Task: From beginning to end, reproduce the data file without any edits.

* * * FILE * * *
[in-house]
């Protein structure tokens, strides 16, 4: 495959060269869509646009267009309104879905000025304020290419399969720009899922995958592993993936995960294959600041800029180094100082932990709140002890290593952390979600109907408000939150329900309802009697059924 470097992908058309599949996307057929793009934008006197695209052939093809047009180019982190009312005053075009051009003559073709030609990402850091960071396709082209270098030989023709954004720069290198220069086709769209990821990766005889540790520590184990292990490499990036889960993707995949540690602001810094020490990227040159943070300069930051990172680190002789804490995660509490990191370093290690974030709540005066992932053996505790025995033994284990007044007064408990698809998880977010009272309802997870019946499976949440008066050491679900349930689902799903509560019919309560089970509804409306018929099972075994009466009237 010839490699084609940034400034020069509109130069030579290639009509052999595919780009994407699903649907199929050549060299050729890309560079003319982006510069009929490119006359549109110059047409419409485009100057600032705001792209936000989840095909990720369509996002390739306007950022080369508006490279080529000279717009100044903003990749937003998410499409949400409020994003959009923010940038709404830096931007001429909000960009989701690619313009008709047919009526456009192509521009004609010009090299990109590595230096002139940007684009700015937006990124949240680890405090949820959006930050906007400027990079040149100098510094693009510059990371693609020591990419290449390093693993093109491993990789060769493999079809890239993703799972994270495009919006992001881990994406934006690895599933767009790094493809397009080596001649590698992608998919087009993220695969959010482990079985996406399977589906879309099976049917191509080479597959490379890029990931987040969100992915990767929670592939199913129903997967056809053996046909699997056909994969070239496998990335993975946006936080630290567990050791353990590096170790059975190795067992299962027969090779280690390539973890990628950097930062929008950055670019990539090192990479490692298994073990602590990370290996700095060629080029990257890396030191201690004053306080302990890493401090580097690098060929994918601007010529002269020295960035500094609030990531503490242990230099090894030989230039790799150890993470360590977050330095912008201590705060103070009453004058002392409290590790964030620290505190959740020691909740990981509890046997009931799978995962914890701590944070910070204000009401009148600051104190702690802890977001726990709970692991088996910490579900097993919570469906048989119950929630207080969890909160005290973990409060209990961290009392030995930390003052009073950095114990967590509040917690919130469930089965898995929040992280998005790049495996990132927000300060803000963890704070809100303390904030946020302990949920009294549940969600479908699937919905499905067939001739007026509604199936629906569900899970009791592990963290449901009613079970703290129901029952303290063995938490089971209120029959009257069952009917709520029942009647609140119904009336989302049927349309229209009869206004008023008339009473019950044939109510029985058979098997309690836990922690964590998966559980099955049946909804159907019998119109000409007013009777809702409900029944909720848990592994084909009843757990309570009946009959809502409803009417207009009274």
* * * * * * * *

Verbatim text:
[in-house]
């Protein structure tokens, strides 16, 4: 495959060269869509646009267009309104879905000025304020290419399969720009899922995958592993993936995960294959600041800029180094100082932990709140002890290593952390979600109907408000939150329900309802009697059924 470097992908058309599949996307057929793009934008006197695209052939093809047009180019982190009312005053075009051009003559073709030609990402850091960071396709082209270098030989023709954004720069290198220069086709769209990821990766005889540790520590184990292990490499990036889960993707995949540690602001810094020490990227040159943070300069930051990172680190002789804490995660509490990191370093290690974030709540005066992932053996505790025995033994284990007044007064408990698809998880977010009272309802997870019946499976949440008066050491679900349930689902799903509560019919309560089970509804409306018929099972075994009466009237 010839490699084609940034400034020069509109130069030579290639009509052999595919780009994407699903649907199929050549060299050729890309560079003319982006510069009929490119006359549109110059047409419409485009100057600032705001792209936000989840095909990720369509996002390739306007950022080369508006490279080529000279717009100044903003990749937003998410499409949400409020994003959009923010940038709404830096931007001429909000960009989701690619313009008709047919009526456009192509521009004609010009090299990109590595230096002139940007684009700015937006990124949240680890405090949820959006930050906007400027990079040149100098510094693009510059990371693609020591990419290449390093693993093109491993990789060769493999079809890239993703799972994270495009919006992001881990994406934006690895599933767009790094493809397009080596001649590698992608998919087009993220695969959010482990079985996406399977589906879309099976049917191509080479597959490379890029990931987040969100992915990767929670592939199913129903997967056809053996046909699997056909994969070239496998990335993975946006936080630290567990050791353990590096170790059975190795067992299962027969090779280690390539973890990628950097930062929008950055670019990539090192990479490692298994073990602590990370290996700095060629080029990257890396030191201690004053306080302990890493401090580097690098060929994918601007010529002269020295960035500094609030990531503490242990230099090894030989230039790799150890993470360590977050330095912008201590705060103070009453004058002392409290590790964030620290505190959740020691909740990981509890046997009931799978995962914890701590944070910070204000009401009148600051104190702690802890977001726990709970692991088996910490579900097993919570469906048989119950929630207080969890909160005290973990409060209990961290009392030995930390003052009073950095114990967590509040917690919130469930089965898995929040992280998005790049495996990132927000300060803000963890704070809100303390904030946020302990949920009294549940969600479908699937919905499905067939001739007026509604199936629906569900899970009791592990963290449901009613079970703290129901029952303290063995938490089971209120029959009257069952009917709520029942009647609140119904009336989302049927349309229209009869206004008023008339009473019950044939109510029985058979098997309690836990922690964590998966559980099955049946909804159907019998119109000409007013009777809702409900029944909720848990592994084909009843757990309570009946009959809502409803009417207009009274």